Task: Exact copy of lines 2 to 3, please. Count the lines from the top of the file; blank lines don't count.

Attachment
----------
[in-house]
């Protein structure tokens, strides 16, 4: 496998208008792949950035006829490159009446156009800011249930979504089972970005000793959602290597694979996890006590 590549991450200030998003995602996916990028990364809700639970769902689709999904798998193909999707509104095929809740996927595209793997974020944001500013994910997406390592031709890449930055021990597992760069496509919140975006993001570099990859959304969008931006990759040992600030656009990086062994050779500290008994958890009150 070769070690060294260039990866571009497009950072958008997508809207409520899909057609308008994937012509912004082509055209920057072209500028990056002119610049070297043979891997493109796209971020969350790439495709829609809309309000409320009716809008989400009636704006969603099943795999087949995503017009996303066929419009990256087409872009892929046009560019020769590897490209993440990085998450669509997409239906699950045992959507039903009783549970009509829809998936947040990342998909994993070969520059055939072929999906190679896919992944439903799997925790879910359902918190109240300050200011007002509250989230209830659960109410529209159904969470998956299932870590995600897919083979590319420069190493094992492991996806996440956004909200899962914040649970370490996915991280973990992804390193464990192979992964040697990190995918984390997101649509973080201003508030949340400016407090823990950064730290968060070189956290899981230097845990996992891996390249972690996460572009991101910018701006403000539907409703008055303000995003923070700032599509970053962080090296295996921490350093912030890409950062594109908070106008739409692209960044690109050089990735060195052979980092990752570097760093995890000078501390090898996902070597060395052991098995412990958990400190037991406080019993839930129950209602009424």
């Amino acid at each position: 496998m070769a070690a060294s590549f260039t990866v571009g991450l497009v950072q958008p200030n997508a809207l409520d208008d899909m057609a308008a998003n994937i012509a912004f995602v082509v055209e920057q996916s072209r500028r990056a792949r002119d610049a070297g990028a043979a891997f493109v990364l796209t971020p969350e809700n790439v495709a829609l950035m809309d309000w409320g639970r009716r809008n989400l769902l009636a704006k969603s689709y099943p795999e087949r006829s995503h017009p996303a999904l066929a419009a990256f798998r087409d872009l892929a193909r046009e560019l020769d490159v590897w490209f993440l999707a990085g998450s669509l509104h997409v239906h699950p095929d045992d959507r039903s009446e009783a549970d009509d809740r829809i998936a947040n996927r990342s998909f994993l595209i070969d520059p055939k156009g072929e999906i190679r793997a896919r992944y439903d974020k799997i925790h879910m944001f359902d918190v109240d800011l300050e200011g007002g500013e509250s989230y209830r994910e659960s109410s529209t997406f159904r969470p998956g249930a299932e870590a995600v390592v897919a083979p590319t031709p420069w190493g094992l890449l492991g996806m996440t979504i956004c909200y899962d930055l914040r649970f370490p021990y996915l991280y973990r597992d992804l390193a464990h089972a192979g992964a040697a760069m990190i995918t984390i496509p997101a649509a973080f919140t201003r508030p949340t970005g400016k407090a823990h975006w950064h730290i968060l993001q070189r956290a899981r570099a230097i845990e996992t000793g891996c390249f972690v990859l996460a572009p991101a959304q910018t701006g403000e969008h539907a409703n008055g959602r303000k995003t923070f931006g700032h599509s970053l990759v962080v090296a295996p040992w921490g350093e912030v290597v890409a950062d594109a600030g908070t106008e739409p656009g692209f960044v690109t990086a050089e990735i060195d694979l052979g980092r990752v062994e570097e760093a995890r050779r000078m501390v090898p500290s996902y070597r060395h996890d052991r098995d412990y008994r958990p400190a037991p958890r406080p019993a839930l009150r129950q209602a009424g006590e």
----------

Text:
């Protein structure tokens, strides 16, 4: 496998208008792949950035006829490159009446156009800011249930979504089972970005000793959602290597694979996890006590 590549991450200030998003995602996916990028990364809700639970769902689709999904798998193909999707509104095929809740996927595209793997974020944001500013994910997406390592031709890449930055021990597992760069496509919140975006993001570099990859959304969008931006990759040992600030656009990086062994050779500290008994958890009150 070769070690060294260039990866571009497009950072958008997508809207409520899909057609308008994937012509912004082509055209920057072209500028990056002119610049070297043979891997493109796209971020969350790439495709829609809309309000409320009716809008989400009636704006969603099943795999087949995503017009996303066929419009990256087409872009892929046009560019020769590897490209993440990085998450669509997409239906699950045992959507039903009783549970009509829809998936947040990342998909994993070969520059055939072929999906190679896919992944439903799997925790879910359902918190109240300050200011007002509250989230209830659960109410529209159904969470998956299932870590995600897919083979590319420069190493094992492991996806996440956004909200899962914040649970370490996915991280973990992804390193464990192979992964040697990190995918984390997101649509973080201003508030949340400016407090823990950064730290968060070189956290899981230097845990996992891996390249972690996460572009991101910018701006403000539907409703008055303000995003923070700032599509970053962080090296295996921490350093912030890409950062594109908070106008739409692209960044690109050089990735060195052979980092990752570097760093995890000078501390090898996902070597060395052991098995412990958990400190037991406080019993839930129950209602009424």
């Amino acid at each position: 496998m070769a070690a060294s590549f260039t990866v571009g991450l497009v950072q958008p200030n997508a809207l409520d208008d899909m057609a308008a998003n994937i012509a912004f995602v082509v055209e920057q996916s072209r500028r990056a792949r002119d610049a070297g990028a043979a891997f493109v990364l796209t971020p969350e809700n790439v495709a829609l950035m809309d309000w409320g639970r009716r809008n989400l769902l009636a704006k969603s689709y099943p795999e087949r006829s995503h017009p996303a999904l066929a419009a990256f798998r087409d872009l892929a193909r046009e560019l020769d490159v590897w490209f993440l999707a990085g998450s669509l509104h997409v239906h699950p095929d045992d959507r039903s009446e009783a549970d009509d809740r829809i998936a947040n996927r990342s998909f994993l595209i070969d520059p055939k156009g072929e999906i190679r793997a896919r992944y439903d974020k799997i925790h879910m944001f359902d918190v109240d800011l300050e200011g007002g500013e509250s989230y209830r994910e659960s109410s529209t997406f159904r969470p998956g249930a299932e870590a995600v390592v897919a083979p590319t031709p420069w190493g094992l890449l492991g996806m996440t979504i956004c909200y899962d930055l914040r649970f370490p021990y996915l991280y973990r597992d992804l390193a464990h089972a192979g992964a040697a760069m990190i995918t984390i496509p997101a649509a973080f919140t201003r508030p949340t970005g400016k407090a823990h975006w950064h730290i968060l993001q070189r956290a899981r570099a230097i845990e996992t000793g891996c390249f972690v990859l996460a572009p991101a959304q910018t701006g403000e969008h539907a409703n008055g959602r303000k995003t923070f931006g700032h599509s970053l990759v962080v090296a295996p040992w921490g350093e912030v290597v890409a950062d594109a600030g908070t106008e739409p656009g692209f960044v690109t990086a050089e990735i060195d694979l052979g980092r990752v062994e570097e760093a995890r050779r000078m501390v090898p500290s996902y070597r060395h996890d052991r098995d412990y008994r958990p400190a037991p958890r406080p019993a839930l009150r129950q209602a009424g006590e």